Pakistan terminating 23 bilateral investment treaties because of ISDS

August 11, 2021: Pakistan has decided to terminate 23 bilateral investment treaties (BITs) with different countries in order to avoid being sued by foreign investors. Already Pakistan is facing 10 Investor-State Dispute Settlement (ISDS) claims, exposing it to billions of dollars in compensation.

In just one case, the Australian subsidiary of Tethyan Corporation, was awarded US$5.8 billion in compensation in 2019. Pakistan is has disputed this award.

Pakistan decided to review the entire BIT situation in 2013, and to develop a new model BIT.

The problematic clauses in the BITs are indirect expropriation, fair and equitable treatment (FET), national treatment, and most favoured nation (MFN). Corporations can sue governments by claiming that changes in law or policy did not meet their expectations or that they were not sufficiently consulted about them. The effect has been to shrink the policy space for the government to adopt measures in the public interest.

Of the 53 BITs Pakistan signed with 48 countries, Indonesia unilaterally terminated its BIT in 2016; the 16 signed but unratified BITs will not be ratified; the 23 ratified BITs which have completed their initial duration of 10, 15 or 20 years, will be terminated by giving the prescribed notice; and for the remaining nine ratified BITs that cannot be unilaterally terminated at present, the contracting State will be asked to sign a Joint Interpretation Protocol to mitigate the harmful effects, or to amend the provisions for ISDS, FET, and expropriation.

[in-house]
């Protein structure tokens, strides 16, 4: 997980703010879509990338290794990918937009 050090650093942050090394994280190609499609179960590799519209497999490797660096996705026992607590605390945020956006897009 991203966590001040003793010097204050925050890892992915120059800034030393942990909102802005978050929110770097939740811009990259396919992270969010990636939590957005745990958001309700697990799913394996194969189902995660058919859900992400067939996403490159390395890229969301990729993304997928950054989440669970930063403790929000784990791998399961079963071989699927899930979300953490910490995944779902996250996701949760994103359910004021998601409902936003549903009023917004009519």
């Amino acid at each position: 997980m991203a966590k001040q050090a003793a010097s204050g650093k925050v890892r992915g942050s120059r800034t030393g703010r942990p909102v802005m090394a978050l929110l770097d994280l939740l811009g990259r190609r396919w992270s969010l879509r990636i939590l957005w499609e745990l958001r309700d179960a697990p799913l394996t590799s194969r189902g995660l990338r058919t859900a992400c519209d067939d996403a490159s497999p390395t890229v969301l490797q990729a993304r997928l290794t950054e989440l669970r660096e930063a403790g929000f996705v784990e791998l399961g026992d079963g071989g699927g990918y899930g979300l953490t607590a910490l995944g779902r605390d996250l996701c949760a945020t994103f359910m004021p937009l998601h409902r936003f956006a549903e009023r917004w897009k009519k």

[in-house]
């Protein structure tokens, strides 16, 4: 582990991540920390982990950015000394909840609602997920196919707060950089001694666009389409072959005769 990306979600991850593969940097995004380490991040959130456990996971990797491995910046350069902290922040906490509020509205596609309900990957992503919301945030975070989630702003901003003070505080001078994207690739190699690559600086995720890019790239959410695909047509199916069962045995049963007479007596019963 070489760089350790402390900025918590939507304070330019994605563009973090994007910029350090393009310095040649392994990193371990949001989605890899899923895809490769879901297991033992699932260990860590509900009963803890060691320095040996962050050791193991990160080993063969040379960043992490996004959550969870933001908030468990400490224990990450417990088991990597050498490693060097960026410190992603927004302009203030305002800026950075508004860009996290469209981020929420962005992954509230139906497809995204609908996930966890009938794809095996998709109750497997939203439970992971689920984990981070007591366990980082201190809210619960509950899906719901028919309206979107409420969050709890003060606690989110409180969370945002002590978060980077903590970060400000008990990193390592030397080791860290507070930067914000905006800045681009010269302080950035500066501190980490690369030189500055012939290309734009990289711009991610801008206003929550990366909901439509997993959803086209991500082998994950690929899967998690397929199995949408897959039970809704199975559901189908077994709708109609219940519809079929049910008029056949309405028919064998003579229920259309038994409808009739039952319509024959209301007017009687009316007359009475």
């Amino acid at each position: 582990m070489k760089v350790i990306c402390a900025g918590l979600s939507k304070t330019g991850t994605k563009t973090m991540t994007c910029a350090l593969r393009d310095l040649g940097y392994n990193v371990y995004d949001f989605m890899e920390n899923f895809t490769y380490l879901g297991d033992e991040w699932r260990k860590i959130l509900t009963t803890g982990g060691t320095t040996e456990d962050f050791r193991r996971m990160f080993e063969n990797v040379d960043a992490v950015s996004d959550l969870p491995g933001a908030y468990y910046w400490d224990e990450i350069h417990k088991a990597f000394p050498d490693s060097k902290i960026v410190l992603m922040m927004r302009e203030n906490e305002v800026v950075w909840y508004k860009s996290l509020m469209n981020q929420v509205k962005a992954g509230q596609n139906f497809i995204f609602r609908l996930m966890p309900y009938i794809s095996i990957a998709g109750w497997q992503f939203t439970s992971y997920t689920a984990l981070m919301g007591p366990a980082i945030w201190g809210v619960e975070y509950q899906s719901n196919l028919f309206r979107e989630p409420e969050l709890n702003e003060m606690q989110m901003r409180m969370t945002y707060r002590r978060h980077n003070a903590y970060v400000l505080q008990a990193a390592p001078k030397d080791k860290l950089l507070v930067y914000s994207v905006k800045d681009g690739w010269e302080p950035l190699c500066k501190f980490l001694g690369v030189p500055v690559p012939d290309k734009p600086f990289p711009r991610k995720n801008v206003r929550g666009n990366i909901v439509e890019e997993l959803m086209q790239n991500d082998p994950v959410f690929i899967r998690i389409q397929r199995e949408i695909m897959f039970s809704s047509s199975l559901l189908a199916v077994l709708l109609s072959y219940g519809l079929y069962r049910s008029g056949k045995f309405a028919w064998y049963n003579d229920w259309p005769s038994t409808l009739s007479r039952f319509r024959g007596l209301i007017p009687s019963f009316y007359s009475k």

This is part of a growing trend by developing countries, including South Africa, India and Indonesia to terminate existing BITS and develop models of investment agreements which do not enable foreign corporations to sue governments.